I’ll be teaching a hardcover pamphlet binding workshop to a group of undergraduates later this week, and wanted to include a diagram illustrating the technique of gluing paper. I couldn’t find anything useful on the web, so had to draw my own. Is it considered too basic to bother describing? Clean and efficient glue handling is one of the most fundamental skills in bookbinding, and a common place to make mistakes.
If your adhesive is the right consistency, your brush the right size, and it is charged appropriately, you should be able to cover the entire sheet without adding more. This is how I was taught by Thea Hamman, a German trained bindery supervisor who worked for many years at Columbia University.
A. Apply the adhesive to a large area in the center of the sheet of paper, which is placed on a larger waste sheet. Press down firmly with your index finger and thumb to keep the sheet from shifting. If the paper is large or highly reactive to moisture, you might want to relax it by misting with water. I usually jigger the brush back in forth in Area 1 during application. Make sure to put enough on to later drag it over the edges. Most commonly, I use a 1 inch Princeton 5450 Natural Bristle Brush. Since the adhesive is not on the waste sheet yet, if the paper happens to shift or expand a bit, the good side of the sheet remains clean. Next, brush the adhesive in Area 2, off the top and right side. If the paper expands or warps, hold it down so that it moves towards the left, so adhesive doesn’t get on the good side.
B. Move your hand and place your ring, middle and index finger on the bottom of the sheet, in the area where there is not adhesive, then brush the top left side. This can also help keep the sheet from curling into into itself. On small sheets, 1, 2, and 3 can be done at the same time. All of this depends on a balancing how fast you are working, how reactive your paper is, and how much moisture is in your adhesive.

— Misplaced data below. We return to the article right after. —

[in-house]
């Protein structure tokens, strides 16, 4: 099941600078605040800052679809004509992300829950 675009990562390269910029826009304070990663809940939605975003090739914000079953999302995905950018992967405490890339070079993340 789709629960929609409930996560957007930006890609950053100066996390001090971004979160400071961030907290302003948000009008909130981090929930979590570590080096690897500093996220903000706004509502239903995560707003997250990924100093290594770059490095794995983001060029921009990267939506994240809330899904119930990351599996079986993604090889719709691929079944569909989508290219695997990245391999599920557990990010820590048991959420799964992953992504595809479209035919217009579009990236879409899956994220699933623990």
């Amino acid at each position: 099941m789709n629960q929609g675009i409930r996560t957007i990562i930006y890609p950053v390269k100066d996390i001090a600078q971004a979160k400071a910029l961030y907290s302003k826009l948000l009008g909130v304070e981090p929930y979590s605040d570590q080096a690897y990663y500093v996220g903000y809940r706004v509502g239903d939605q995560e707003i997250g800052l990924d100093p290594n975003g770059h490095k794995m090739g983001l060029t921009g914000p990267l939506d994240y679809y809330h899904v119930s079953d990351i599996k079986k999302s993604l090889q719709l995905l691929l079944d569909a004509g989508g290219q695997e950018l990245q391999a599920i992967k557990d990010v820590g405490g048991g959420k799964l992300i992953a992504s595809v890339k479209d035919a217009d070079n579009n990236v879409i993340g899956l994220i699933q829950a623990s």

C. Now place your fingernails fairly flat on the top edge, making sure not not to dent the paper. By using the flat parts of your nails, the adhesive doesn’t get on your fingertips. If you do happen to get a little glue on your fingers, it is useful to keep a damp rag nearby to wipe them clean. Finish spreading the adhesive and lift the paper near two opposite corners, and stick it in place. Smooth it down, starting in the center, working outward, with the part of your hands that is opposite your thumbs to eliminate any bubbles. This avoids your fingertips which now have adhesive on them. Then achieve firm adhesion by burnishing using a Delrin folder, or your weapon of choice.
Please comment if you have another preferred method!
9 Replies to “A Method of Brushing Glue onto Paper”
Nice diagrams! I have always used my finger knuckles to hold glued up paper in place. I find it works well.
Makes sense, less chance of denying the paper and farther away from your tips.
I wasn’t trained to glue by anyone, but seem to have developed the gluing method you show. It just seemed intuitively right, and -mostly- keeps the paper clean. (Every once in a while I get a little distracted and have a paper slip after there is glue on the waste sheet.)
Thanks. First I tried to represent the finger placement by drawing an entire hand: big mistake!
Thank you Jeff! This is just about the exact method my mentor taught me. He studied at the UICTB, conservation, binding, and paper-making. His methods, including using the fingernails (slightly tilted so that just the nails and not the finger-pads) to hold the paper down. This is too late, but I do NOT consider this too basic to describe. Rather than let folks fumble and find similar methods, let them start with this good solid basic process, and modify for themselves, as necessary.
Good to know. Who was your mentor?
Or a more clever response should have been, Glad to know someone else is doing it right!